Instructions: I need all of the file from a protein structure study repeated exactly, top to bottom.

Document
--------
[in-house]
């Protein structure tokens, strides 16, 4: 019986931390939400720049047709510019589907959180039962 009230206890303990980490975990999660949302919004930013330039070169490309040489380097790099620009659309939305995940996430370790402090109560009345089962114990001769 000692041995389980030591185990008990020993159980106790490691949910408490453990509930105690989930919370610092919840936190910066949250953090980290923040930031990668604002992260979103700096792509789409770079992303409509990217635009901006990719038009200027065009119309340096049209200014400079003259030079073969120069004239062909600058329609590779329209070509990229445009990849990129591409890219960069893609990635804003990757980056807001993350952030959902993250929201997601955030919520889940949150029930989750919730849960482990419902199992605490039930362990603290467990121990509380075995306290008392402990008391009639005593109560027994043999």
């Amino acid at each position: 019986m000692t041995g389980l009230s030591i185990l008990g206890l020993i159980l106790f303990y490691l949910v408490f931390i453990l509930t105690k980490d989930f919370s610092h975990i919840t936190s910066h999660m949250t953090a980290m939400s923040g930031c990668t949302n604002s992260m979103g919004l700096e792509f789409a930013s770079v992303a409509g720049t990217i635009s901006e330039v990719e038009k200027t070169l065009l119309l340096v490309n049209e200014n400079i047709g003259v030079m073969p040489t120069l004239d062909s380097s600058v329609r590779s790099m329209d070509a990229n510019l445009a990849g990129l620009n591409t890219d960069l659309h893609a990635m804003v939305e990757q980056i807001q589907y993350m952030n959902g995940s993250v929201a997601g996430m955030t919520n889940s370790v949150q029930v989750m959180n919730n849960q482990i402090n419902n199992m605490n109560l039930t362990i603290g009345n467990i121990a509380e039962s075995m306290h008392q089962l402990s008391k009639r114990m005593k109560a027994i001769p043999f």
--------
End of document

[in-house]
């Protein structure tokens, strides 16, 4: 019986931390939400720049047709510019589907959180039962 009230206890303990980490975990999660949302919004930013330039070169490309040489380097790099620009659309939305995940996430370790402090109560009345089962114990001769 000692041995389980030591185990008990020993159980106790490691949910408490453990509930105690989930919370610092919840936190910066949250953090980290923040930031990668604002992260979103700096792509789409770079992303409509990217635009901006990719038009200027065009119309340096049209200014400079003259030079073969120069004239062909600058329609590779329209070509990229445009990849990129591409890219960069893609990635804003990757980056807001993350952030959902993250929201997601955030919520889940949150029930989750919730849960482990419902199992605490039930362990603290467990121990509380075995306290008392402990008391009639005593109560027994043999």
């Amino acid at each position: 019986m000692t041995g389980l009230s030591i185990l008990g206890l020993i159980l106790f303990y490691l949910v408490f931390i453990l509930t105690k980490d989930f919370s610092h975990i919840t936190s910066h999660m949250t953090a980290m939400s923040g930031c990668t949302n604002s992260m979103g919004l700096e792509f789409a930013s770079v992303a409509g720049t990217i635009s901006e330039v990719e038009k200027t070169l065009l119309l340096v490309n049209e200014n400079i047709g003259v030079m073969p040489t120069l004239d062909s380097s600058v329609r590779s790099m329209d070509a990229n510019l445009a990849g990129l620009n591409t890219d960069l659309h893609a990635m804003v939305e990757q980056i807001q589907y993350m952030n959902g995940s993250v929201a997601g996430m955030t919520n889940s370790v949150q029930v989750m959180n919730n849960q482990i402090n419902n199992m605490n109560l039930t362990i603290g009345n467990i121990a509380e039962s075995m306290h008392q089962l402990s008391k009639r114990m005593k109560a027994i001769p043999f």